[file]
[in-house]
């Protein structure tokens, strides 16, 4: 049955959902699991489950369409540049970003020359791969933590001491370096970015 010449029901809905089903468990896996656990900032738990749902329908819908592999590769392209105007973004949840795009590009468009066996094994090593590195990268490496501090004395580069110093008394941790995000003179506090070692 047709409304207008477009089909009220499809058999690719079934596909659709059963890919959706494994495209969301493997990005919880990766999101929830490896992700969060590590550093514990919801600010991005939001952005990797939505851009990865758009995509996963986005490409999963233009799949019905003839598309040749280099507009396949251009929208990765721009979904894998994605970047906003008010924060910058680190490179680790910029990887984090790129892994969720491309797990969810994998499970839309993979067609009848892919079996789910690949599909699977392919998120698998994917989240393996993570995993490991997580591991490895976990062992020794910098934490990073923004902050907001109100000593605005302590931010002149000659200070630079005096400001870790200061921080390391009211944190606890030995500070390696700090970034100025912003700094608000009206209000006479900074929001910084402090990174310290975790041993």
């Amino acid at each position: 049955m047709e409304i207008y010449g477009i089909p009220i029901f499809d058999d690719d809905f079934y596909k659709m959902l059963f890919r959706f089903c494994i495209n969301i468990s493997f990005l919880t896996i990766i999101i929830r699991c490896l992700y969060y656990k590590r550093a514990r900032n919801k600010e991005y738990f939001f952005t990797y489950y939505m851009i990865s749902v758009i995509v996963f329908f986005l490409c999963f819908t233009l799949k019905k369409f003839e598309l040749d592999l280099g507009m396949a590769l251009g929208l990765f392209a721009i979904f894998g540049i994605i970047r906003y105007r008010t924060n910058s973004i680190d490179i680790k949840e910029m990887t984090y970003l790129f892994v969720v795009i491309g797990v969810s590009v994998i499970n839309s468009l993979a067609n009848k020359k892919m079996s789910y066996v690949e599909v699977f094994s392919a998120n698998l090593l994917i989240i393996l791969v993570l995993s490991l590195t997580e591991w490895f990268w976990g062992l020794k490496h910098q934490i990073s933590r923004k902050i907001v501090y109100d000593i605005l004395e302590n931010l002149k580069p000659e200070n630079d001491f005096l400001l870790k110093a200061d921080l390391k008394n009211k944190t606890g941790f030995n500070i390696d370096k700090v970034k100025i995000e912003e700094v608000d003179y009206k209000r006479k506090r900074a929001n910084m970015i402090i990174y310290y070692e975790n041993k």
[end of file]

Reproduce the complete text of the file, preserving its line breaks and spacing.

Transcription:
[in-house]
């Protein structure tokens, strides 16, 4: 049955959902699991489950369409540049970003020359791969933590001491370096970015 010449029901809905089903468990896996656990900032738990749902329908819908592999590769392209105007973004949840795009590009468009066996094994090593590195990268490496501090004395580069110093008394941790995000003179506090070692 047709409304207008477009089909009220499809058999690719079934596909659709059963890919959706494994495209969301493997990005919880990766999101929830490896992700969060590590550093514990919801600010991005939001952005990797939505851009990865758009995509996963986005490409999963233009799949019905003839598309040749280099507009396949251009929208990765721009979904894998994605970047906003008010924060910058680190490179680790910029990887984090790129892994969720491309797990969810994998499970839309993979067609009848892919079996789910690949599909699977392919998120698998994917989240393996993570995993490991997580591991490895976990062992020794910098934490990073923004902050907001109100000593605005302590931010002149000659200070630079005096400001870790200061921080390391009211944190606890030995500070390696700090970034100025912003700094608000009206209000006479900074929001910084402090990174310290975790041993």
């Amino acid at each position: 049955m047709e409304i207008y010449g477009i089909p009220i029901f499809d058999d690719d809905f079934y596909k659709m959902l059963f890919r959706f089903c494994i495209n969301i468990s493997f990005l919880t896996i990766i999101i929830r699991c490896l992700y969060y656990k590590r550093a514990r900032n919801k600010e991005y738990f939001f952005t990797y489950y939505m851009i990865s749902v758009i995509v996963f329908f986005l490409c999963f819908t233009l799949k019905k369409f003839e598309l040749d592999l280099g507009m396949a590769l251009g929208l990765f392209a721009i979904f894998g540049i994605i970047r906003y105007r008010t924060n910058s973004i680190d490179i680790k949840e910029m990887t984090y970003l790129f892994v969720v795009i491309g797990v969810s590009v994998i499970n839309s468009l993979a067609n009848k020359k892919m079996s789910y066996v690949e599909v699977f094994s392919a998120n698998l090593l994917i989240i393996l791969v993570l995993s490991l590195t997580e591991w490895f990268w976990g062992l020794k490496h910098q934490i990073s933590r923004k902050i907001v501090y109100d000593i605005l004395e302590n931010l002149k580069p000659e200070n630079d001491f005096l400001l870790k110093a200061d921080l390391k008394n009211k944190t606890g941790f030995n500070i390696d370096k700090v970034k100025i995000e912003e700094v608000d003179y009206k209000r006479k506090r900074a929001n910084m970015i402090i990174y310290y070692e975790n041993k």